This nationalism has, sadly, been a largely overlooked thread of Tory policy which has not been challenged strongly enough.The opposition Labour Party are facing something of an identity crisis and have preferred to focus on more economic and domestic policy, though they do remain more internationalist in their outlook than the Conservatives. This distinction is however becoming more marginal as Labour senses the political centre ground shifting, particularly in England. They are now backing the referendum on the EU, vocally demanded a cut in the last EU budget framework and loudly promoted their anti-immigrant policies during the election campaign. These facts, along with UKIP’s 4 million votes (though they only won 1 seat), paint a very bleak picture for those of an internationalist outlook in the UK.
British Nationalism in Action
In a depressing irony the SNP – who now command vast majorities in both the UK and Scottish parliaments – and not the Conservatives, have most often received the “nationalist” label. Despite their firmly pro-EU credentials, more relaxed attitude to immigration and decidedly more progressive conception of nationality, this irony seemed to escape the Tories as during the 2015 election they demonised the SNP in Scotland as being “narrow nationalists” and in England just for being Scottish and centre-left. This was one of the key moments in defining this nationalism as particularly parochial and cynical – they were actually trying to win the election by pitting one part of the country against another. There was terror in England as people became convinced that the SNP would manipulate a Labour government and cause chaos, while in Scotland there was fury and indignance at what many saw as an attack on the SNP’s Scottishness, rather than just their policies.
But it is in other areas that this trend can be most keenly observed. The Conservatives have become increasingly hostile to immigration, going to the extreme lengths of even splitting up married couples when one is an immigrant and their British partner is earning less than a certain amount. They refused for a long time to accept any refugees from Syria, still refuse those crossing the Mediterranean and tried to suppress a report which argued that the negative economic impact of immigration was less severe than the Tories had been claiming.
But while anti-immigration sentiment is on the rise in many right wing European parties, Cameron may yet go further. He has promised to scrap the human rights act, make Britain free to ignore European Court of Human Rights rulings and has refused to rule out leaving the ECHR altogether. A Tory policy paper suggests a British Bill of Rights, similar to the ECHR except that the government would decide how each right should be interpreted and even which ones are enforceable. Clearly these narrowly government-defined, unenforceable rights somewhat defeat the point of having such laws and documents at all. This, and the fact that the plans make very little legal sense, also occurred to the Conservatives’ attorney general, who resigned rather than support the initiative. This project has slowed recently as Cameron realised that some of his own party might publicly oppose it, and that trying to force it on Scotland or Northern Ireland against their parliaments’ wills would be a legal and political catastrophe. But in the longer term, this ideological fervour has the government resolved to continue.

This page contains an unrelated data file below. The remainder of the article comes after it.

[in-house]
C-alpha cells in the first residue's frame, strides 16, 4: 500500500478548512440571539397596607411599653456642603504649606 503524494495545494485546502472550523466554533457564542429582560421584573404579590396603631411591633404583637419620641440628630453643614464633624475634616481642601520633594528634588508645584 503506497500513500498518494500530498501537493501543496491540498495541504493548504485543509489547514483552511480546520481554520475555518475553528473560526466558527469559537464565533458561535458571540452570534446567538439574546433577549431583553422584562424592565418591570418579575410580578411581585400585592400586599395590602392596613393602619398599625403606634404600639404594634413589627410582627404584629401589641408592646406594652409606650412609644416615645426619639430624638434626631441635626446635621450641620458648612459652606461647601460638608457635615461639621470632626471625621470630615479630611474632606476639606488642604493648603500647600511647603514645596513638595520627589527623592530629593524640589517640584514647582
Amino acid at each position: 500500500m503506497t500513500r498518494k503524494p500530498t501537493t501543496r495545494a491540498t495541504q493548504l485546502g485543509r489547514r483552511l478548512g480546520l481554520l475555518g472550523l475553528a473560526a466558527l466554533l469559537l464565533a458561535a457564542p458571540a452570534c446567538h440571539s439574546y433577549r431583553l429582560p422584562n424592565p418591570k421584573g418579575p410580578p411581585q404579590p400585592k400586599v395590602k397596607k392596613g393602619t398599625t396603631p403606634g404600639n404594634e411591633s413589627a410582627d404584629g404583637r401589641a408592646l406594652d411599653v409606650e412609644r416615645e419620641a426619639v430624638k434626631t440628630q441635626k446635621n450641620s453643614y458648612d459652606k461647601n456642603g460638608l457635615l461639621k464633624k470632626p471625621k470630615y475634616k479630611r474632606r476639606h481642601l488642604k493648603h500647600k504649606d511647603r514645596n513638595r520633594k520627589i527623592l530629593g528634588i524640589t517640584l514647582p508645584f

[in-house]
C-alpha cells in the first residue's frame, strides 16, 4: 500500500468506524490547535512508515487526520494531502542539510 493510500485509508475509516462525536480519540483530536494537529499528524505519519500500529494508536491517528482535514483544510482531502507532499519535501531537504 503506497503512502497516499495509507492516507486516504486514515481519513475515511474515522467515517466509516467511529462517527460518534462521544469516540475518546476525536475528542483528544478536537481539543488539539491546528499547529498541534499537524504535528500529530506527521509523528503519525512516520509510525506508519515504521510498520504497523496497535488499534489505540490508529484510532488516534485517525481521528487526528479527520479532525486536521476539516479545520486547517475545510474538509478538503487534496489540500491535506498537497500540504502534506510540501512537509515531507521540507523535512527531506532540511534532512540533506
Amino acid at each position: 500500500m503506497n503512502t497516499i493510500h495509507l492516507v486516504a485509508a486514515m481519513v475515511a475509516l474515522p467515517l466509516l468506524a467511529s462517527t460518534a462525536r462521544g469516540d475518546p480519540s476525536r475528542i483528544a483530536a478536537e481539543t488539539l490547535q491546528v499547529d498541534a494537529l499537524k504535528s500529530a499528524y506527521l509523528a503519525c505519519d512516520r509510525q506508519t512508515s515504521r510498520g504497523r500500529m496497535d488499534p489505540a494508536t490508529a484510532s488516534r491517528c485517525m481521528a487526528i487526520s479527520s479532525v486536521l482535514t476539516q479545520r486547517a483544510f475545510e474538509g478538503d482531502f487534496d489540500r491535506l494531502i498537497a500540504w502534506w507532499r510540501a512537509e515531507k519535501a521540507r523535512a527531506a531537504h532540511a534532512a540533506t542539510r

How does the EU fit in?
So though it may not be of much consolation, the UK’s current EU policy is not driven principally by a set of rational complaints directed specifically at the EU. It is instead a vague collection of half-baked demands, driven by a determined indignance and suspicion of all things foreign. Even international aid is beginning to feel the pressure as Mr Cameron suggested it could conditionally be diverted to the Ministry of Defence. It is this feeling that led the government to ban EU citizens residing in the UK from voting in the EU referendum while British expats will be able to vote. This clearly reveals Cameron’s narrow, ethnic conception of nationality. In Scotland the hypocrisy is particularly apparent: if the Scottish Government had banned UK and EU citizens from voting in the independence referendum, there would surely have been outraged accusations of a sinister nationalist attempt to rig the referendum. As it stands, Cameron has largely been congratulated for his actions – a high profile former defence minister declared the alternative would have been “an unacceptable dilution of the voice of the British people”.
This is why David Cameron’s approach to EU negotiations often seem so vague and bizarre. In 2005 he pulled the Conservatives out of the EPP group; in 2011 he vetoed the budget treaty – something even Thatcher never did – to protect the bankers that had just trashed the UK economy; in 2012 he threatened to veto a proposal that other countries said had never actually been proposed, and let’s not forget that the UK already has opt-outs of the Euro, JHA laws, parts of the ECFR, Schengen and a budget rebate. He calls for a single market, but also for scrapping EU regulations which help the single market work, serious restrictions on free movement and an opt-out of “ever closer union”as he threatens to support a Brexit.
So it is clear, then, that Cameron is not doing these things to reach a rationally agreed treaty. His apparent interest is not in the EU itself but in isolationism and disdain for “foreign interferences”. It seems increasingly that he just wants to go to Brussels and “stand up” to the EU, then return home to flashy headlines, adoring crowds, placated backbenchers and favourable poll ratings. This ideological nationalism he has stoked in pursuit of electoral success is driving a misinformed and unproductive debate that goes against the interests of both the UK and the EU. Let us only hope that he is now willing and able to control it.